Originating from the ancient supercontinent Gondwana, Huon pine Lagarostrobus franklinii is a truly iconic Tasmanian rainforest tree found nowhere else in the world. It is Australia’s oldest living tree species and one of the longest living organisms on the planet with individual specimens known to have reached an age in excess of 3,000 years. It occurs naturally in the western and south-western regions of the state where it grows in its preferred cool moist habitat along river banks, lake shores and swampy ground. Trees can reach up to 40m in height but their growth can be very slow in their some of their native cool temperate locations. READ MORE about the amazing Huon pine.
Click the image below to link to Sphere view on Google maps, click the arrows to move.
One of a number of Huon pines in the garden
The beautiful golden honey colored timber is highly prized for a range of uses including fine furniture making and boat building. Due to its extreme durability, resistance to rot and ocean worms, as well as its easy workability, it is considered to be the best boat building timber in the world.
A number of Huon pine plants can be seen at the southern end of the Tasmanian native collection including a very special cutting grown specimen collected from the Mount Read stand. The small (1ha), naturally occurring stand of Huon pines at Mt Read in the west of the state consists of genetically identical male clones originating from a single specimen at least 10,500 years ago.
Tasmanian Plant Collection
This garden was established in 1991 in recognition of the need to develop an area dedicated to the display of Tasmanian Native plants within the RTBG.
Specimens are arranged in habitat groupings ranging from alpine through to coastal flora. Most of the plants have been propagated from material collected on field trips throughout Tasmania including numerous rare and threatened species.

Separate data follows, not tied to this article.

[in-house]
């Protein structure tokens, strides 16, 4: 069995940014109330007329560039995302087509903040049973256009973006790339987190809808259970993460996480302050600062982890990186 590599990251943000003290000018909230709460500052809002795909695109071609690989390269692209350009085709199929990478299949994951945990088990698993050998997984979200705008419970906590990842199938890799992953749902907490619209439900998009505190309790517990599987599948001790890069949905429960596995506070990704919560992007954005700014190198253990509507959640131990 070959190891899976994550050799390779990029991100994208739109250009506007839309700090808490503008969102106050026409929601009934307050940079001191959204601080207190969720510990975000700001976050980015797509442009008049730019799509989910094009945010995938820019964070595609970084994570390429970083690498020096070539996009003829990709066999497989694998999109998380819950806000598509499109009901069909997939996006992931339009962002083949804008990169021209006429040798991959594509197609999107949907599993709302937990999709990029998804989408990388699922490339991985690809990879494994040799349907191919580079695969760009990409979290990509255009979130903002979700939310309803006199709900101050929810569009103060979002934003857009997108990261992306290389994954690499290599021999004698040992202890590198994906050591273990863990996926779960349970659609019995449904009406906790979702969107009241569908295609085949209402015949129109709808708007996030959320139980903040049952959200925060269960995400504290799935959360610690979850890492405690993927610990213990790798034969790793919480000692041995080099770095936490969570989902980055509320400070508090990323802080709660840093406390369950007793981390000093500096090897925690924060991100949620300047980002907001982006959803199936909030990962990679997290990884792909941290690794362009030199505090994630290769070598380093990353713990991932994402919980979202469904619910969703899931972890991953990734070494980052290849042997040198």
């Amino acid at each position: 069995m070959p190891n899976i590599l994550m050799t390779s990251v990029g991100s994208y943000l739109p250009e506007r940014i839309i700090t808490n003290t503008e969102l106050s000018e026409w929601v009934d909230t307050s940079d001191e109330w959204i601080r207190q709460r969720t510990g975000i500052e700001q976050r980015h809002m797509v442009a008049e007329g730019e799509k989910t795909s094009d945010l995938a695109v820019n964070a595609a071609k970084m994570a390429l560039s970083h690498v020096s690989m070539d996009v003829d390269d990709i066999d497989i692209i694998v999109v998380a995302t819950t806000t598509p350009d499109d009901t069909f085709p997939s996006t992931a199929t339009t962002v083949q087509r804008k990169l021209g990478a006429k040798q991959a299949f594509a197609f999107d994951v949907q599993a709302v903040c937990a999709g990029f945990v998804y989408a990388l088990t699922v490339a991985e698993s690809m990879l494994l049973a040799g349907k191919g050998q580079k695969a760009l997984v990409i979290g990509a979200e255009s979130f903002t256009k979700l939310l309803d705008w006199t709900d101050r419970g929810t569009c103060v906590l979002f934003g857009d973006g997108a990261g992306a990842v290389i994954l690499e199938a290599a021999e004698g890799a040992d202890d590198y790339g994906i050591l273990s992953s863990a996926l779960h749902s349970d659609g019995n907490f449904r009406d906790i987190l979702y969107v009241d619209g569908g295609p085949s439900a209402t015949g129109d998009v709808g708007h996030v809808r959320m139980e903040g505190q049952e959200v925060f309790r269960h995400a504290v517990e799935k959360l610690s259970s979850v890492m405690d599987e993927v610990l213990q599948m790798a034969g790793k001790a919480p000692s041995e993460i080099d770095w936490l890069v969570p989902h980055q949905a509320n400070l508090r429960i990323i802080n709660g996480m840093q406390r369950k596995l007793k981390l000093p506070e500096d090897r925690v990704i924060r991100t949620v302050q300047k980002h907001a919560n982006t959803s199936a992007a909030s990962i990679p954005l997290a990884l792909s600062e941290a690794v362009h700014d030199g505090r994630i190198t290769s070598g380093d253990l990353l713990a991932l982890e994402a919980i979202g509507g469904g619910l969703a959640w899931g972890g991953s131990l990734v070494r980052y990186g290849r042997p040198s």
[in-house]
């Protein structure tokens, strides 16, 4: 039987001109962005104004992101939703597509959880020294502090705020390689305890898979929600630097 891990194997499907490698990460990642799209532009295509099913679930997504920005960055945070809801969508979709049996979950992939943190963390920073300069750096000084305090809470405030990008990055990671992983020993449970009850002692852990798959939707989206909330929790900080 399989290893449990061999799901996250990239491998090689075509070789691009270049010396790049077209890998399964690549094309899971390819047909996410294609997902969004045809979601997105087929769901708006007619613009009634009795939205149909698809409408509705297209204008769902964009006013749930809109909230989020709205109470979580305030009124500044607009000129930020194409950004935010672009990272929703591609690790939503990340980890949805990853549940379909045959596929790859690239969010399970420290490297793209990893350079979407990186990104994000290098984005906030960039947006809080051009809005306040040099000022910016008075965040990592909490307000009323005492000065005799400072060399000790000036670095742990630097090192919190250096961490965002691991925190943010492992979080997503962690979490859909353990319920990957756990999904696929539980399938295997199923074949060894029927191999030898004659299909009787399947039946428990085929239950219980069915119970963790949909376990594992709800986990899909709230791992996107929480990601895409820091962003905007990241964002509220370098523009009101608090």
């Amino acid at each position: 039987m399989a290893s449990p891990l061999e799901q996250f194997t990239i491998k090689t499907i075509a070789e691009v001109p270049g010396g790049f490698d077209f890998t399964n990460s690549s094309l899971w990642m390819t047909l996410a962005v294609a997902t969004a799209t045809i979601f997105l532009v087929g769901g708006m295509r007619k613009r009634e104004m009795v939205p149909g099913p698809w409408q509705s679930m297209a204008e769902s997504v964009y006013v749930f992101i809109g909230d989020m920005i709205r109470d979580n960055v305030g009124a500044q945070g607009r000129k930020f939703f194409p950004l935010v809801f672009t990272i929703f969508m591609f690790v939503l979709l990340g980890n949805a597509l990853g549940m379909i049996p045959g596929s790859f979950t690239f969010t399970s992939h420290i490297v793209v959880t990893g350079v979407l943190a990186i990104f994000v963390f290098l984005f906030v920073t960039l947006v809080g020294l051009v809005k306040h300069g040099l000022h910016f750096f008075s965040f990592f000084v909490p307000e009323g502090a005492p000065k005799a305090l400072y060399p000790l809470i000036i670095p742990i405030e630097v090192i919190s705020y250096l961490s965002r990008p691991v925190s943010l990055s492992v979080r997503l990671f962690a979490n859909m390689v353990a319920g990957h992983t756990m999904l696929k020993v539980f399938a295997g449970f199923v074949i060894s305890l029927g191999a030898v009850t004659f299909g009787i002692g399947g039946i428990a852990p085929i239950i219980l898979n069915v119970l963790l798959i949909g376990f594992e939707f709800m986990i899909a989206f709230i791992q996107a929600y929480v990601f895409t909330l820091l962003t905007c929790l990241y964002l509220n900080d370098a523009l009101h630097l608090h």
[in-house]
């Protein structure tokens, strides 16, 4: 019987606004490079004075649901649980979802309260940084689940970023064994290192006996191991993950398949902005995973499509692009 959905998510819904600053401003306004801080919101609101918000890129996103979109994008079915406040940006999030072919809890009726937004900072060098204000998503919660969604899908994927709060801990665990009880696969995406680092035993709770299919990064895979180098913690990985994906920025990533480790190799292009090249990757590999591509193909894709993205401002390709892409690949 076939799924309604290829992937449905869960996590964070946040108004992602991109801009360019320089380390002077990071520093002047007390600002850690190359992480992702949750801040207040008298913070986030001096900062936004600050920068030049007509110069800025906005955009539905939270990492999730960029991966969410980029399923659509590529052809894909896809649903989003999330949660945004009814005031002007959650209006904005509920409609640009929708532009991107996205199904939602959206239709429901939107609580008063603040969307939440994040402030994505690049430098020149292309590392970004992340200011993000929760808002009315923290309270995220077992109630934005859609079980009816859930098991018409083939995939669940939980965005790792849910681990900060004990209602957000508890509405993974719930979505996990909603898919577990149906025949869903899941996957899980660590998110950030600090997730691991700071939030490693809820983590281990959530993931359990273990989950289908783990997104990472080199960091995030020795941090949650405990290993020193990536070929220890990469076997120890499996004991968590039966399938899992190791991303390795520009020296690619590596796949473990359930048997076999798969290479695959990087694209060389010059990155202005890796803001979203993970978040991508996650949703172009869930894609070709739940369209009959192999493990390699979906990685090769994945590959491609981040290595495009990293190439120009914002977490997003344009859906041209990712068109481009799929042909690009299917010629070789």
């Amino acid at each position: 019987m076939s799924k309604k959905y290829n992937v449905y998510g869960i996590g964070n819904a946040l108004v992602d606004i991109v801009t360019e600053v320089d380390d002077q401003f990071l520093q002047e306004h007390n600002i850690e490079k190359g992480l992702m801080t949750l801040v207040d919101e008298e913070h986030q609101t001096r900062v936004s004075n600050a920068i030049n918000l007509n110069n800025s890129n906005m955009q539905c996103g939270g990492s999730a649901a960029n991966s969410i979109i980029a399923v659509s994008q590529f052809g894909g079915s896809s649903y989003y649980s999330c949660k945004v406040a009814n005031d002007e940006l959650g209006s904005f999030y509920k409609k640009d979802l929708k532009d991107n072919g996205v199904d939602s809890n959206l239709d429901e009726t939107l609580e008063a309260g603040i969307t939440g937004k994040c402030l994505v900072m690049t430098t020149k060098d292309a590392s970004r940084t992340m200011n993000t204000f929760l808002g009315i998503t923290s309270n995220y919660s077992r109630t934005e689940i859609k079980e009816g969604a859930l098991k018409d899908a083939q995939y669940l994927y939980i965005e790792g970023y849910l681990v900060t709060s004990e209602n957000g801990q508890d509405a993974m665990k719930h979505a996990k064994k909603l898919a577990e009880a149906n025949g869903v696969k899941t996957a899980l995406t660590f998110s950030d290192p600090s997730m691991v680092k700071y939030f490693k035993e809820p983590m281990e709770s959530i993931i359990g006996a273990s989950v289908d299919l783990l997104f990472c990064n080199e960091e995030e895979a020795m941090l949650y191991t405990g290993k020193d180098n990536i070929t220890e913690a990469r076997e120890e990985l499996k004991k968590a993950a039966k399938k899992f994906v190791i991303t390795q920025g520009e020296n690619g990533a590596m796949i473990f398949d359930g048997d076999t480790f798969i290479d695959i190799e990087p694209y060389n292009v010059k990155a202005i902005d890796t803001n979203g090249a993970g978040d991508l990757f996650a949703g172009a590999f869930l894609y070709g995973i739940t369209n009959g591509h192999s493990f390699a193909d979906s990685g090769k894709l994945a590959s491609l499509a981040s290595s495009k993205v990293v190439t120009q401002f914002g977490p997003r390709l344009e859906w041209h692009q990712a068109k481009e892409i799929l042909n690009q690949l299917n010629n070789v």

Take a look around the Garden as a virtual tour. Click the image below and then click the arrows to move.
Over 240plant species are on display including the famous Huon pine as well as Leatherwood, Sassafras, King Billy and the tree ferns. The garden has been dedicated to the memory of A P May, Superintendent of the Gardens from 1976-1992.
French Explorers Collection
Click the above image to access sphere view of the fountain
The collection features the French Memorial Fountain. The sculpture, reminiscent of the bow of a French ship, was created in 1972 by Tasmanian artist Stephen Walker to mark the bicentenary of the first of a number of French voyages of discovery that visited Tasmania. It’s presence in the Gardens acknowledges the contribution of early French explorers and scientists to the understanding of this island state.
The great French voyager-naturalist Jacques Labillardiere visited Van Diemens Land (Tasmania) twice and laid the foundations of his Novae Hollandiae Plantarum Specimen, the first great flora of Australia.
Labillardiere collected thousands of specimens and described over 100 new species in Tasmania. The plantings surrounding the fountain are representative of species collected and described by him during his visits to Tasmania. Read more about the fountain area.